Microsoft Malware Protection Center

Threat Research & Response Blog

February, 2013

  • Understanding the impact of piracy on cybersecurity

    Today Microsoft released a special edition of its Security Intelligence Report ( SIR ) titled " Linking Cybersecurity Policy and Performance ." The report examines the relationship between quantitative indicators about a country or region -- such as computers per capita, broadband penetration and whether the country or region had adopted certain public policies to advance cybersecurity -- and the rate of malware infections as measured by computers cleaned per mile ( CCM ) by the Malicious Software...
  • The curious case of the Exploit:Java/CVE… infection

    When I first started working in the antivirus industry, I found that learning how Java exploits work, even at a very high level, was difficult. Even now with a few seasons under my belt, understanding the process and consequences of the exploitation of a Java vulnerability still proves challenging. Based on the feedback we see from some of you, I’m not alone. There are a lot of technical papers and blogs to be found that tell you how a Java vulnerability is exploited. In this blog, I’d...
  • MSRT February 2013 – Sirefef

    The family added to the February release of the Malicious Software Removal Tool is Win32/Sirefef . Win32/Sirefef is a highly prevalent complex multi-component family which continues to evolve. The payload for current variants may include such actions as modifying browser search engine results, generating pay-per-click revenue and performing Bitcoin mining on an affected computer. The first detection for Sirefef was added in July 2009. Whilst the form of some malware families remains relatively...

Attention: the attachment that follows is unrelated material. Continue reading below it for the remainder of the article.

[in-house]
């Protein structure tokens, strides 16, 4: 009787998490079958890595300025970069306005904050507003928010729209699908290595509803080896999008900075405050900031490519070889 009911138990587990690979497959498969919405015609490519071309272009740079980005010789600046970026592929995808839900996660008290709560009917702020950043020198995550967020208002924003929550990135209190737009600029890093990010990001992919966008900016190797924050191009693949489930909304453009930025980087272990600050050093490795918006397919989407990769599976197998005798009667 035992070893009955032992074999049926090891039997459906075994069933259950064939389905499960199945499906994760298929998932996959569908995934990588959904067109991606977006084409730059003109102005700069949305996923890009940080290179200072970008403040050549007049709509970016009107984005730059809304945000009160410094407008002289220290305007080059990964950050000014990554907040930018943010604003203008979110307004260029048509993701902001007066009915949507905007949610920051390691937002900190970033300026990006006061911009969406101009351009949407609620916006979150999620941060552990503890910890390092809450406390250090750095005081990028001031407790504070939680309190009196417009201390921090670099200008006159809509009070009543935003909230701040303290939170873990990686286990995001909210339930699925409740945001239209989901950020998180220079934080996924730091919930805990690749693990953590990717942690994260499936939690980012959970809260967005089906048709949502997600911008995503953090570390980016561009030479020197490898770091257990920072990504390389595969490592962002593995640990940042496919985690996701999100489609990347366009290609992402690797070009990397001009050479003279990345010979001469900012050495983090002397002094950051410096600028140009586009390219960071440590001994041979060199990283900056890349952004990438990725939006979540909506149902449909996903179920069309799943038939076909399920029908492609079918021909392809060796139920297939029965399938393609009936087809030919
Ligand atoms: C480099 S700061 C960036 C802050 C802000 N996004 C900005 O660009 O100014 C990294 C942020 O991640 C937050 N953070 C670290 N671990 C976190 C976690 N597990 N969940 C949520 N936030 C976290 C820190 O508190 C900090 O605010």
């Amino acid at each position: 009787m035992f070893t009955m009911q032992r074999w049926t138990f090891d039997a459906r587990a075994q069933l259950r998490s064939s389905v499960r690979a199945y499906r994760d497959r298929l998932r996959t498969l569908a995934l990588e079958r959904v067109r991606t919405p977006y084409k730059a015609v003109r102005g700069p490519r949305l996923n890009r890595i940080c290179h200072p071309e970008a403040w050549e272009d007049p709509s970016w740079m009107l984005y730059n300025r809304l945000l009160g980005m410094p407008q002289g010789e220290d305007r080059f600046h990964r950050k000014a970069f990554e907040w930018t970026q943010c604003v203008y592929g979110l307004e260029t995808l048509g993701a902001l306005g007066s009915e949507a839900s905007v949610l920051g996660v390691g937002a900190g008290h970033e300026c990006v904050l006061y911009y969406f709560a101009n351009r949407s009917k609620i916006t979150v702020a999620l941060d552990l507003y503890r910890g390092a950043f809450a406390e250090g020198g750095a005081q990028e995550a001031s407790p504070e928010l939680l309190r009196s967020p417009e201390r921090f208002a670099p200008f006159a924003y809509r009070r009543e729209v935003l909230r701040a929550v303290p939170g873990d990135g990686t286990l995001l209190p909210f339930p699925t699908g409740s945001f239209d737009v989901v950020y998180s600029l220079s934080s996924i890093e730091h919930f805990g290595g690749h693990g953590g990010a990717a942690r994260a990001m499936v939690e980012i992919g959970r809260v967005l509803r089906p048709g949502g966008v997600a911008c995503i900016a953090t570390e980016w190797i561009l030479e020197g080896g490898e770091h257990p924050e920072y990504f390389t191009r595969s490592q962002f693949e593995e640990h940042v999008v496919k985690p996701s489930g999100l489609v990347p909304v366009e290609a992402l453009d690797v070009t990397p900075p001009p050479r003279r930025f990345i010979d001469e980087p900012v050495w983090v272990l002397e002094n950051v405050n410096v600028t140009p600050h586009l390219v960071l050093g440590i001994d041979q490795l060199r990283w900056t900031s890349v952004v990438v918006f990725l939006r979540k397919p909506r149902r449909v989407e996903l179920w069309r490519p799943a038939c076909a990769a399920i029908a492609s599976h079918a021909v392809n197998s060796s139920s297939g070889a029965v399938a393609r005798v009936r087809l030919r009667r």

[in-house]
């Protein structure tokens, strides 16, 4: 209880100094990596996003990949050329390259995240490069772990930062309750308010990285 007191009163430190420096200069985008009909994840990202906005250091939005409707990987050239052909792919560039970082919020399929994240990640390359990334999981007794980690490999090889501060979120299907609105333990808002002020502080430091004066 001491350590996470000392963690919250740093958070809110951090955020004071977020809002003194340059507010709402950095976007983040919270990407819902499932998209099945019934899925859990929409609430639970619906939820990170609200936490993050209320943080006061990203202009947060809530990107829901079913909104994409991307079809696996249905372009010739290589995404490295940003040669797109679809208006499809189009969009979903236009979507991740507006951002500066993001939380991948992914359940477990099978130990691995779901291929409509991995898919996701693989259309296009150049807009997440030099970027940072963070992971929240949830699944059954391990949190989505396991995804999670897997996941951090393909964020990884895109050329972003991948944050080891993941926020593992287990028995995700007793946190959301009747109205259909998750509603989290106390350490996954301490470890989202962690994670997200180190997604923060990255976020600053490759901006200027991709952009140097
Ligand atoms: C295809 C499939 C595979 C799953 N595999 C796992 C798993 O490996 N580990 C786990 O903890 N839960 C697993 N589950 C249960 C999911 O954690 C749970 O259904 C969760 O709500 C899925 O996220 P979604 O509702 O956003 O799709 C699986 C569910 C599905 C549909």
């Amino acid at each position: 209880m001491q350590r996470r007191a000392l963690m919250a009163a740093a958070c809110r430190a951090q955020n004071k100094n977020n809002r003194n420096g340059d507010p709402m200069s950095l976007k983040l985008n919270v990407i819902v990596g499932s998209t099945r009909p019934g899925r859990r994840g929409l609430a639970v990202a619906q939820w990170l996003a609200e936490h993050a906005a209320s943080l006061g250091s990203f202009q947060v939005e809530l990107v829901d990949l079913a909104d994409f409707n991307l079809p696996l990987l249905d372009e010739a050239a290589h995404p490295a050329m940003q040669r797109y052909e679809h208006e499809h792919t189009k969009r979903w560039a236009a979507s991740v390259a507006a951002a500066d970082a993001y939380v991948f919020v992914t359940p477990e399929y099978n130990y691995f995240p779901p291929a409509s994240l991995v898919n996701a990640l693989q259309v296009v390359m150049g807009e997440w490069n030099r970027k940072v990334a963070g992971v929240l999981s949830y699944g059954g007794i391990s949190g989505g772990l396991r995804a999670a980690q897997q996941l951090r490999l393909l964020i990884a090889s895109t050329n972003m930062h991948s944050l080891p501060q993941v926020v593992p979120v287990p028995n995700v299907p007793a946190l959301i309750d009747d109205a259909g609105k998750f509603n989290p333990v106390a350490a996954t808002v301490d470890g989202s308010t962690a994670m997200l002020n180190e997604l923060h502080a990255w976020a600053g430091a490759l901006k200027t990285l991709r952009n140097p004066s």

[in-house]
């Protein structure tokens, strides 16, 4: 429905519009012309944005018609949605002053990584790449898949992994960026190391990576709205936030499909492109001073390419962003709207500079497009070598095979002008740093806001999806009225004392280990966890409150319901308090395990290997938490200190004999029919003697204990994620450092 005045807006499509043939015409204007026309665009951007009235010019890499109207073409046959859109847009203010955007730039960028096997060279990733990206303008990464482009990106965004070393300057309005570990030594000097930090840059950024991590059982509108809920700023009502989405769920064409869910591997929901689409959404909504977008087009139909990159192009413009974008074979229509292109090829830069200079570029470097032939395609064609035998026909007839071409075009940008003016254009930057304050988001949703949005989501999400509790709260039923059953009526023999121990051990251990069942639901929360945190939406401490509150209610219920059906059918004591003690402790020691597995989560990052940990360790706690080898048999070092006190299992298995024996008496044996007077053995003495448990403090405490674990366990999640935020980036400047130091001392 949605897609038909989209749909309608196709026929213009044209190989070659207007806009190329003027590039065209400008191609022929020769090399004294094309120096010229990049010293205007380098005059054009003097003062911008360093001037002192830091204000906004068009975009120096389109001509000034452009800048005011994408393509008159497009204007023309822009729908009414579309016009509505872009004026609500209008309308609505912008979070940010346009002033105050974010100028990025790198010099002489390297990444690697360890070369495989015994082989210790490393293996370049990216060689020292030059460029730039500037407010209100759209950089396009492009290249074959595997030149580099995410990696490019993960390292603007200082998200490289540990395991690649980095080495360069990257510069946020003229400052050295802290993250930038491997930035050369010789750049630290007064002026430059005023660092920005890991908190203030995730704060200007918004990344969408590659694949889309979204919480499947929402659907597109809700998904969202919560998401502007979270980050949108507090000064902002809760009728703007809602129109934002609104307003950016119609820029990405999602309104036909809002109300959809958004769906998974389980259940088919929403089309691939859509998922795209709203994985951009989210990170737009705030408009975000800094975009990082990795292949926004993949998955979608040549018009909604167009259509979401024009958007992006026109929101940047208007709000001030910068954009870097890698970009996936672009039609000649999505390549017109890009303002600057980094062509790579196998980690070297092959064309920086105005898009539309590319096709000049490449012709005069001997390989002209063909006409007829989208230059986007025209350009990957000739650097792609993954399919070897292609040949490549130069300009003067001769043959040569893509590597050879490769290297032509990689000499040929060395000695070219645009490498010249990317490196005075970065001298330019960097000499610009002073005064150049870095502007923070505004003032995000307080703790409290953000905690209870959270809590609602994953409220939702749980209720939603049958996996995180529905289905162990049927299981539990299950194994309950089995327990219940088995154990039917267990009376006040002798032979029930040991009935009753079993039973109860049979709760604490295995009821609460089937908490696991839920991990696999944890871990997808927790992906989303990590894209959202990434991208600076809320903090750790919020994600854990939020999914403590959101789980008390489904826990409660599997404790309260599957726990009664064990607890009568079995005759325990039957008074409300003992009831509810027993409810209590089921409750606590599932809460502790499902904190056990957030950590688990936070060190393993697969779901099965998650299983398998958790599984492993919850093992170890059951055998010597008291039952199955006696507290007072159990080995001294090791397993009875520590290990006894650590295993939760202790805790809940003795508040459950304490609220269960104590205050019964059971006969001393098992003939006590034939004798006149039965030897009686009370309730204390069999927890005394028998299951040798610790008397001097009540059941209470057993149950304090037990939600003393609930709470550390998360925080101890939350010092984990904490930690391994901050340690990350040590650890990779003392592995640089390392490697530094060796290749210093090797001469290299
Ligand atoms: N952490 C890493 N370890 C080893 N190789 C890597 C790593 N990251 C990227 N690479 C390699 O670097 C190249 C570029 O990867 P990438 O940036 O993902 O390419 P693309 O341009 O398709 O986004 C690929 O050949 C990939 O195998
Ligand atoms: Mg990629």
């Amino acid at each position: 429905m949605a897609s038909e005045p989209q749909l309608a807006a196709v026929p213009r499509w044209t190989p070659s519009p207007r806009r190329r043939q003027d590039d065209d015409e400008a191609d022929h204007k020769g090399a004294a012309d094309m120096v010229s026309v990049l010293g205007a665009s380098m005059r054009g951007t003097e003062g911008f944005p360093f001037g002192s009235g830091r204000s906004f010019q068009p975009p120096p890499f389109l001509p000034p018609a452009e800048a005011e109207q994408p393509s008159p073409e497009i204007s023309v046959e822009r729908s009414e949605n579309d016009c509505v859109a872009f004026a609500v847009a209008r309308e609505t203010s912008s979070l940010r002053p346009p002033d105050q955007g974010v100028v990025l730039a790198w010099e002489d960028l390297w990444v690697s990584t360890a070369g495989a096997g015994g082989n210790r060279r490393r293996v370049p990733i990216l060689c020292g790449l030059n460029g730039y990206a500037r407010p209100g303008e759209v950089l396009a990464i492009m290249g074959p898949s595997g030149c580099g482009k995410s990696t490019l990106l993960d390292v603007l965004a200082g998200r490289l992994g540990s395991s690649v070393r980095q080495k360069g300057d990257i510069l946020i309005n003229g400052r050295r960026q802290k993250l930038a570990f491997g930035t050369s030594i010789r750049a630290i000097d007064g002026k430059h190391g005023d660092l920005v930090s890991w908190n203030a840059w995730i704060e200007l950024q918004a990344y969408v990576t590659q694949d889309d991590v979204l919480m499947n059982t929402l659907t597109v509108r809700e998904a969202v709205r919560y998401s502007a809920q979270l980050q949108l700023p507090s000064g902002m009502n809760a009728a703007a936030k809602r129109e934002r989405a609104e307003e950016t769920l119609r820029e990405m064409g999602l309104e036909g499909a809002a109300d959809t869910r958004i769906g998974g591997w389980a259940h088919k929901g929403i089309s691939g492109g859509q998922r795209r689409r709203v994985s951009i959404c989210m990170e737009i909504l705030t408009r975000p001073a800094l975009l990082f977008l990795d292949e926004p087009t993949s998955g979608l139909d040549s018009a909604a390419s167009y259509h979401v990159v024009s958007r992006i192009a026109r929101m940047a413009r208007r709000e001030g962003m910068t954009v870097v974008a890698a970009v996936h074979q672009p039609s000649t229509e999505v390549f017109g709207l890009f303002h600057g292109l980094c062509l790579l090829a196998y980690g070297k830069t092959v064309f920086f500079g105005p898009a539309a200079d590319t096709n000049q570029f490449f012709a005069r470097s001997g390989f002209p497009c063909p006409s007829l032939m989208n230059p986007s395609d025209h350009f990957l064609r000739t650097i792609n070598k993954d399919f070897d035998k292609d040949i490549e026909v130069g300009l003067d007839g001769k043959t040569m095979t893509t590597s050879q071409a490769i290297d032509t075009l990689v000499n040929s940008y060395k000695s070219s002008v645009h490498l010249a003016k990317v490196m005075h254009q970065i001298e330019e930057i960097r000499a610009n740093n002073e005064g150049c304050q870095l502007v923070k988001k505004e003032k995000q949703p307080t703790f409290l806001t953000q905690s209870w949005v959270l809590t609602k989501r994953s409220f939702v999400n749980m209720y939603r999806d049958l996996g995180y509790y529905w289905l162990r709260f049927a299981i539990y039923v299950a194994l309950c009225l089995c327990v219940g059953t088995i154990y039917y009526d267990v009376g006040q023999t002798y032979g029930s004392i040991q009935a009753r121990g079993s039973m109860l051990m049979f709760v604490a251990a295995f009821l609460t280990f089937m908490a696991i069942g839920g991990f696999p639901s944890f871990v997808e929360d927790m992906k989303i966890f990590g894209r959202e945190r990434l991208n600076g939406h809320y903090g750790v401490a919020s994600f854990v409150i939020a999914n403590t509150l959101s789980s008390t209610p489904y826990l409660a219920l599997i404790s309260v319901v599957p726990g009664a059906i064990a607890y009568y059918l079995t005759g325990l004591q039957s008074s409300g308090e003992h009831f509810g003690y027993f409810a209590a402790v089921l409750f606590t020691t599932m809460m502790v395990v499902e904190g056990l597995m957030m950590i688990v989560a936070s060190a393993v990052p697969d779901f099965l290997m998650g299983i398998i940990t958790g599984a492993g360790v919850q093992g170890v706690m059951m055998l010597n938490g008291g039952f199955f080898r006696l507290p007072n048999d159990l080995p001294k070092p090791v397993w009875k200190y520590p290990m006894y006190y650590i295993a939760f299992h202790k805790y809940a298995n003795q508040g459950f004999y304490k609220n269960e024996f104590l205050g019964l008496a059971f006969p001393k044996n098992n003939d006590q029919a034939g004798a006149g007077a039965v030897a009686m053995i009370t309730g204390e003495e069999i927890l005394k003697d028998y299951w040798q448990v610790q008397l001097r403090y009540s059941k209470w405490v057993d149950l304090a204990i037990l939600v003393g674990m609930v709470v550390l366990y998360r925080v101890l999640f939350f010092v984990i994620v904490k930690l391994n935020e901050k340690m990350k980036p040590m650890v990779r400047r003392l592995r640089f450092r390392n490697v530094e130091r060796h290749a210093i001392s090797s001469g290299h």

• The strange case of Gamarue propagation

    We have seen variants of Worm:Win32/Gamarue spread via removable drives in the past, but recent variants have adopted a more convoluted method of spreading involving several components. Let's take a look at one. For this variant of Worm:Win32/Gamarue, we start with an infected removable drive, for example a USB flash drive. Our infected example drive contains the following files: ~$wb.usbdrv , detected as Worm:Win32/Gamarue.N desktop.ini , detected as Worm:Win32/Gamarue.O thumbs.db...